I’ve written much about how my addictive behavior is a byproduct of mental illness (OCD). But addiction itself IS the mental illness. My friend Alan Shimel sent me an article from the AP that states the case pretty well:

Addiction isn’t just about willpower. It’s a chronic brain disease, says a new definition aimed at helping families and their doctors better understand the challenges of treating it.

“Addiction is about a lot more than people behaving badly,” says Dr. Michael M. Miller of the American Society for Addiction Medicine.

That’s true whether it involves drugs and alcohol or gambling and compulsive eating, the doctors group said Monday. And like other chronic conditions such as heart disease or diabetes, treating addiction and preventing relapse is a long-term endeavor, the specialists concluded.

Addiction generally is described by its behavioral symptoms — the highs, the cravings, and the things people will do to achieve one and avoid the other. The new definition doesn’t disagree with the standard guide for diagnosis based on those symptoms.

But two decades of neuroscience have uncovered how addiction hijacks different parts of the brain, to explain what prompts those behaviors and why they can be so hard to overcome. The society’s policy statement, published on its website, isn’t a new direction as much as part of an effort to translate those findings to primary care doctors and the general public.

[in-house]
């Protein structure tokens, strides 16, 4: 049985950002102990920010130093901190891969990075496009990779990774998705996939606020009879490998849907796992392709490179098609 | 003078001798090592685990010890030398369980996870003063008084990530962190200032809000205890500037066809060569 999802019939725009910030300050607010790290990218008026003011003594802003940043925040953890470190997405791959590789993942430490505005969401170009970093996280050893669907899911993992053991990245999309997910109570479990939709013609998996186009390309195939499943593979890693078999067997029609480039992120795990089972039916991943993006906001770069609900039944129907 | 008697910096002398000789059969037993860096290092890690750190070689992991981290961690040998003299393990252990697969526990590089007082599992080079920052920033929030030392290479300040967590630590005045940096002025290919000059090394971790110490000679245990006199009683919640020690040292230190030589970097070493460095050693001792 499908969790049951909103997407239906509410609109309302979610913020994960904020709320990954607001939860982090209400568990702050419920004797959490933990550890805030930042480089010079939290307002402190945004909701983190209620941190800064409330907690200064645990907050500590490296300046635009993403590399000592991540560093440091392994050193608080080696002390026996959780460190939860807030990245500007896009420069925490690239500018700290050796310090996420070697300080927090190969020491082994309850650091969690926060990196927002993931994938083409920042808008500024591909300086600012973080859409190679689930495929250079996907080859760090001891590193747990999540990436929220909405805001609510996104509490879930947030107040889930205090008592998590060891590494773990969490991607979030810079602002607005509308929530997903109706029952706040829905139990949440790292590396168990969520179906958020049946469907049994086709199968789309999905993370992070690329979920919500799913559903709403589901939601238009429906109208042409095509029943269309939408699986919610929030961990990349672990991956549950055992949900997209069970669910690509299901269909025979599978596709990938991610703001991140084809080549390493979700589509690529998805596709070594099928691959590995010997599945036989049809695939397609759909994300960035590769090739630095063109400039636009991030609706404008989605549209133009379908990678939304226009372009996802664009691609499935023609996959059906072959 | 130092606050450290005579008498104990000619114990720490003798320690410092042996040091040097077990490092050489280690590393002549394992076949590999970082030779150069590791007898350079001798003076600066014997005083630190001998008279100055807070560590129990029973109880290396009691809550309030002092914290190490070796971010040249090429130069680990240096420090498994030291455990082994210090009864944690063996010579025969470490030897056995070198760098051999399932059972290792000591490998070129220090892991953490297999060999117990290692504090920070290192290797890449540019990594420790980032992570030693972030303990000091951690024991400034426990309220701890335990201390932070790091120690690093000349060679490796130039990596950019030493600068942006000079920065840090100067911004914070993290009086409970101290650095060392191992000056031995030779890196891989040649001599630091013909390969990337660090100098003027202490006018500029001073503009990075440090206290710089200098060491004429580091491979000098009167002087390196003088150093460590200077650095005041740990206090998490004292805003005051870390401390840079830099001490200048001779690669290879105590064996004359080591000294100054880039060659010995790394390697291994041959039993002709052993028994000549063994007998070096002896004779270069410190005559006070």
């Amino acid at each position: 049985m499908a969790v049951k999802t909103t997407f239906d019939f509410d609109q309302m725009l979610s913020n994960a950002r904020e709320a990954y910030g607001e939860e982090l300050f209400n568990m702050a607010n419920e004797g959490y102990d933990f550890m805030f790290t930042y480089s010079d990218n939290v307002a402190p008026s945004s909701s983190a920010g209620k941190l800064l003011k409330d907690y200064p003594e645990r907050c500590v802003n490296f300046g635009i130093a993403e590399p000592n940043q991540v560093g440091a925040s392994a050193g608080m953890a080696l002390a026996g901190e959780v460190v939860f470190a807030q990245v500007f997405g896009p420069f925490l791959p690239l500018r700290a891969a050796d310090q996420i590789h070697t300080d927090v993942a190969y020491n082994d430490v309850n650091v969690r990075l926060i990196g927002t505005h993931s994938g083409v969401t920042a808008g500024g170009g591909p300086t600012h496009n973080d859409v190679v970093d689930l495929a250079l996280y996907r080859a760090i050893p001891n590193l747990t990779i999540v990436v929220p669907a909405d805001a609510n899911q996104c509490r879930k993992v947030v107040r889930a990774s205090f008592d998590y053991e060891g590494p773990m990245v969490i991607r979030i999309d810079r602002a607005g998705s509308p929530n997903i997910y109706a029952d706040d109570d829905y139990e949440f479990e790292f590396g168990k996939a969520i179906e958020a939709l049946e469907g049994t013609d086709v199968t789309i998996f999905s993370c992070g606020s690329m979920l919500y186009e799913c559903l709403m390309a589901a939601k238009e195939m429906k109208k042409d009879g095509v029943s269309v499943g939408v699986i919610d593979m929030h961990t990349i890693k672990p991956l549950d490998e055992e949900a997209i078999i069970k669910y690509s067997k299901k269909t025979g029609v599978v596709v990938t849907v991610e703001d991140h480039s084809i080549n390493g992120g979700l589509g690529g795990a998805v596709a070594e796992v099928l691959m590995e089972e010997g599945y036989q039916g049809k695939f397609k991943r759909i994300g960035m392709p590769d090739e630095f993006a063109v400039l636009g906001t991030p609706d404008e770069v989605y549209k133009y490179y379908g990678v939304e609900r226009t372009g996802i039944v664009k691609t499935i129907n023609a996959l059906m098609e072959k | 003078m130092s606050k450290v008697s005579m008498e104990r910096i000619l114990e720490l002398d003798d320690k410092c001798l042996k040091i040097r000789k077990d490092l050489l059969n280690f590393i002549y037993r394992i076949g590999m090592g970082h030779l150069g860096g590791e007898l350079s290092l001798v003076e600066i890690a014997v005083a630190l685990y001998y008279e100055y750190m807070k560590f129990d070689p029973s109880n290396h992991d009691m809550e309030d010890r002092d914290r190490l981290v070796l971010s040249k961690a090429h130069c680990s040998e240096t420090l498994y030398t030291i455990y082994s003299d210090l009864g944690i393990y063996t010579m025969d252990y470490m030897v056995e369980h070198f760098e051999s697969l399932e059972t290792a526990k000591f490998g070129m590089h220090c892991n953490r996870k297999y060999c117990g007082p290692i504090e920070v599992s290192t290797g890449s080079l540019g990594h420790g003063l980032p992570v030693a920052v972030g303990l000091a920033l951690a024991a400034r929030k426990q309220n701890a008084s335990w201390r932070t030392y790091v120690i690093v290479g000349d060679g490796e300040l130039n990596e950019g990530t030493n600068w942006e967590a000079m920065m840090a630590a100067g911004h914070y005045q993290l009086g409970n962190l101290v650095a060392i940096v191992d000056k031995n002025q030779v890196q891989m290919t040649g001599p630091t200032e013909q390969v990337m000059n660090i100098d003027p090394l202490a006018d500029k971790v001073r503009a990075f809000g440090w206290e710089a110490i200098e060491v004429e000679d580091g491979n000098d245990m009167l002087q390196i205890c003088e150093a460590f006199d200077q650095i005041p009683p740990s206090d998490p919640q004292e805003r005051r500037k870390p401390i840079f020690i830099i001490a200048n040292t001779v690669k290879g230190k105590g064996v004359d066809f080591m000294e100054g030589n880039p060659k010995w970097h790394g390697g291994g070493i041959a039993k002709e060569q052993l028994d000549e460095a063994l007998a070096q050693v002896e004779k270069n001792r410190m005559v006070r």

“The behavioral problem is a result of brain dysfunction,” agrees Dr. Nora Volkow, director of the National Institute on Drug Abuse.

That’s some very enlightening stuff, and it will be helpful to people going forward. But THE answer to the problem will remain elusive.

I get a lot of dietary advice lately. People read about how I don’t eat flour or sugar as part of my recovery from binge eating. And that leads to questions like this: “Have you tried a gluten-free diet?”

It’s a fair question, and the person who asked about it just wants me to be well. I suppose a diet devoid of flour and sugar is gluten free. Mostly gluten free, anyway.